Some random show highlights worth noting:
DisplayPort: The Video Electronics Standards Association finally — and officially — launched the DisplayPort 1.1 multimedia interface. Unlike HDMI, maintained and licensed by Silicon Image, DisplayPort was designed by association committees to replace the 15-pin analog VGA jack common to desktop and laptop computers.
DisplayPort has multiple channels over which video, audio, control signals, and data can flow through a DisplayPort cable and connector. This is one big advantage DisplayPort has over HDMI, other than being a consensus solution instead of a sole-source interface.
When using all four channels, the maximum bit rate is 10.8 Gb/s (or 2.7 GHz). That's enough capacity to show 2730 x 1536-pixel resolution (WQXGA) with 10-bit color from source to display. HDMI is capped out at 10.2 Gb/s.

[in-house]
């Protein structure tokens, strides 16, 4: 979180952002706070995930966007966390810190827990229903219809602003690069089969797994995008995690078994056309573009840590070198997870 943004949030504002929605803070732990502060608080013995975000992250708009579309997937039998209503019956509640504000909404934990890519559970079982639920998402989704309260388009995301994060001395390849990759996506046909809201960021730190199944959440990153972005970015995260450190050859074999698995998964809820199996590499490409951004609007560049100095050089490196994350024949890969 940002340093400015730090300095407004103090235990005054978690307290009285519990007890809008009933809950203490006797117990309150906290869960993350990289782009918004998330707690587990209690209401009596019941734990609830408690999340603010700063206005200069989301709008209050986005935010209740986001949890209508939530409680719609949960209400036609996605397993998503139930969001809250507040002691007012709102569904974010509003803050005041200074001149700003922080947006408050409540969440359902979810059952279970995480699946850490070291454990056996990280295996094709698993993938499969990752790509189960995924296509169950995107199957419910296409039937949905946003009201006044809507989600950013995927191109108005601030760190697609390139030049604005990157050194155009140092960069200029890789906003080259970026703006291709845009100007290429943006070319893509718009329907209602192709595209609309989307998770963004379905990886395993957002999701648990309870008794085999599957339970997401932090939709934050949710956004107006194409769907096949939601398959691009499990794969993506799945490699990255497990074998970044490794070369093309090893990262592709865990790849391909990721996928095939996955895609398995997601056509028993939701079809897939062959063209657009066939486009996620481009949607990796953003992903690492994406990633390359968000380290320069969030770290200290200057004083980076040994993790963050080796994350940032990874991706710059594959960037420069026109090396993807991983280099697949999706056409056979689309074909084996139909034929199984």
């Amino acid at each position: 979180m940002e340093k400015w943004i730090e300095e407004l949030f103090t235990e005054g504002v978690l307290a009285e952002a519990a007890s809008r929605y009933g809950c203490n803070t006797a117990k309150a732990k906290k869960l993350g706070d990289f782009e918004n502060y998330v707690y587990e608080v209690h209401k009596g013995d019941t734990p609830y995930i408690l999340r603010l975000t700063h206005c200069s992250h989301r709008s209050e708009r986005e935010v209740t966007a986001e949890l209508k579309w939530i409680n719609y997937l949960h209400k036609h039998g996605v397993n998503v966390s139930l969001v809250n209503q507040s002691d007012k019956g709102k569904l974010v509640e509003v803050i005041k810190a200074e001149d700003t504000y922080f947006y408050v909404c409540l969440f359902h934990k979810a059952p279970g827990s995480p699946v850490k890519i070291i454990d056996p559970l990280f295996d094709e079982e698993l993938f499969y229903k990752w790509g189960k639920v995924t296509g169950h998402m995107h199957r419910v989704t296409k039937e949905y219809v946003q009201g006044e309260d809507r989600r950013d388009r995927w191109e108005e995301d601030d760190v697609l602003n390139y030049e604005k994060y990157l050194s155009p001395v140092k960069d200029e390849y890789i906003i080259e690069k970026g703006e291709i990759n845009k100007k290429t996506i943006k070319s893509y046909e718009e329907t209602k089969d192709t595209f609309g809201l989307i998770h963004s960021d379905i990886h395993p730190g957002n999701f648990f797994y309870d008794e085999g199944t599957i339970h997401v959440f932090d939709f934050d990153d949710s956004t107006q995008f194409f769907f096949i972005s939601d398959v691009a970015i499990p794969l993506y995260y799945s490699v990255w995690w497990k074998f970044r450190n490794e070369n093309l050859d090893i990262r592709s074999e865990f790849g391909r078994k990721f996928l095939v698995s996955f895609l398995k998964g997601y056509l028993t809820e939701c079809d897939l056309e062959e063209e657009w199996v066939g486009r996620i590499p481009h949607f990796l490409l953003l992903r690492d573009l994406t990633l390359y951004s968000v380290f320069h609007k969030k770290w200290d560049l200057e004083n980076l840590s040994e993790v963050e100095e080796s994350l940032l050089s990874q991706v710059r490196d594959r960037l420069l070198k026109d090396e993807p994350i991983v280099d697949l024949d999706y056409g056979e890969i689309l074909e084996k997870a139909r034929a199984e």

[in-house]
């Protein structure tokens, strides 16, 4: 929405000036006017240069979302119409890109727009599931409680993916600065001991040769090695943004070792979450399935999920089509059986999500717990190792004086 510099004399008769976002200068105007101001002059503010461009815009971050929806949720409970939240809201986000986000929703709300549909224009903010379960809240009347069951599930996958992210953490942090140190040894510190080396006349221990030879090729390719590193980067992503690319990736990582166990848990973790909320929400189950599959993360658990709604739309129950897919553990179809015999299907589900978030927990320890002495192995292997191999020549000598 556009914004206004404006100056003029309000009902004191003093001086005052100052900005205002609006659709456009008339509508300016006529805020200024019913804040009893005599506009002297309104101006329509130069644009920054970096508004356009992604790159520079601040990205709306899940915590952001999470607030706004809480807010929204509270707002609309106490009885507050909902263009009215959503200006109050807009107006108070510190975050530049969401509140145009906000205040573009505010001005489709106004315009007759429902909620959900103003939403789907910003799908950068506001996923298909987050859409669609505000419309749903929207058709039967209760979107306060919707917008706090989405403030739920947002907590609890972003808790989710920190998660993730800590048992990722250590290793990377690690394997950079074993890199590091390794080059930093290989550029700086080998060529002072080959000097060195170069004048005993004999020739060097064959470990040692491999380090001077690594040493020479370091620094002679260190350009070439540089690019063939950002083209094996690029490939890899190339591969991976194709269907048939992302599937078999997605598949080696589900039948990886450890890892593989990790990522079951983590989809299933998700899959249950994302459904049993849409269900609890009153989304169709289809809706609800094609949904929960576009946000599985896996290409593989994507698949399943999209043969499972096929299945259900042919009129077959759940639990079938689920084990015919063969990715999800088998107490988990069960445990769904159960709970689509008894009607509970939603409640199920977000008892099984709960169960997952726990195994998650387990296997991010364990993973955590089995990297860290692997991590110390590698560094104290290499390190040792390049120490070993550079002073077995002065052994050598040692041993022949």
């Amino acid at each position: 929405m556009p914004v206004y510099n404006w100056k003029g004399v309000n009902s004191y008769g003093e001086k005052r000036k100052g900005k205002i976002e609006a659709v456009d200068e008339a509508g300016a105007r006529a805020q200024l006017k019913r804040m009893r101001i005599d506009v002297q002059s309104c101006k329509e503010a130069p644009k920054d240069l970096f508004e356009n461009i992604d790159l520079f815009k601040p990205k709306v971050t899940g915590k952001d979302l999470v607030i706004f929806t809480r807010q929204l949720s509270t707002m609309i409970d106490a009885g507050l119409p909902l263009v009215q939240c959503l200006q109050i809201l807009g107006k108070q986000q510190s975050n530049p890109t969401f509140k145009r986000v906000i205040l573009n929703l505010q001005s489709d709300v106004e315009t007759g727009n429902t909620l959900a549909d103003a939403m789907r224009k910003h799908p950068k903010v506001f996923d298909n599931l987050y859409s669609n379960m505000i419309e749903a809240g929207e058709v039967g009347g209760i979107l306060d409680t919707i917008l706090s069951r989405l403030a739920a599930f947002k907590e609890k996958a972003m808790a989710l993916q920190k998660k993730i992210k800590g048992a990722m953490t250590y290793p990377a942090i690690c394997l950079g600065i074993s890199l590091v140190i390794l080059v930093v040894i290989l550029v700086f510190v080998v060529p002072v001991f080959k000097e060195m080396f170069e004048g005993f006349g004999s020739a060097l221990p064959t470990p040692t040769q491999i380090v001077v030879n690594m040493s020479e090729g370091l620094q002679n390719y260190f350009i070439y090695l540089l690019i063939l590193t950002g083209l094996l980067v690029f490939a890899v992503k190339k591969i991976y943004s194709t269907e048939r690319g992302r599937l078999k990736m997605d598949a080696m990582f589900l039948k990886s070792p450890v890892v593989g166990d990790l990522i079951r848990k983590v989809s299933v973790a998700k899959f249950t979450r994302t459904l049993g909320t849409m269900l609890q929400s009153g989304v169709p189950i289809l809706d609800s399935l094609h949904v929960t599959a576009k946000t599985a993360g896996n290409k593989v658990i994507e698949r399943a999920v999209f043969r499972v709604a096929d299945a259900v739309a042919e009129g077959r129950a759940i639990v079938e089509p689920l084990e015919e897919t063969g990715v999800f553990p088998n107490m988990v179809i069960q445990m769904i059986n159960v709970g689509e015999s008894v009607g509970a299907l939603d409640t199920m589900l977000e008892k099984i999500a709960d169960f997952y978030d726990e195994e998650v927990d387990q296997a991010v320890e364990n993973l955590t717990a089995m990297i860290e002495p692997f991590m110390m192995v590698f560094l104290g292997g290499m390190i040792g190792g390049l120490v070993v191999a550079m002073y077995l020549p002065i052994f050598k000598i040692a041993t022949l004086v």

DisplayPort 1.1 can also interface with DVI and HDMI connections, as it incorporates a version of the HDCP copy-protection protocol. According to presenters, a simple adapter cable is all you need to make the hookup.
Samsung Computer and nVidia are getting inquiries from original equipment manufacturers and others about delivering DisplayPort interfaces in new computers. Higher bandwidth may play some part in those inquiries, but it's a safe bet that lower royalty and licensing costs than HDMI are the real drivers. You might see DisplayPort show up in new HDTVs down the road, too.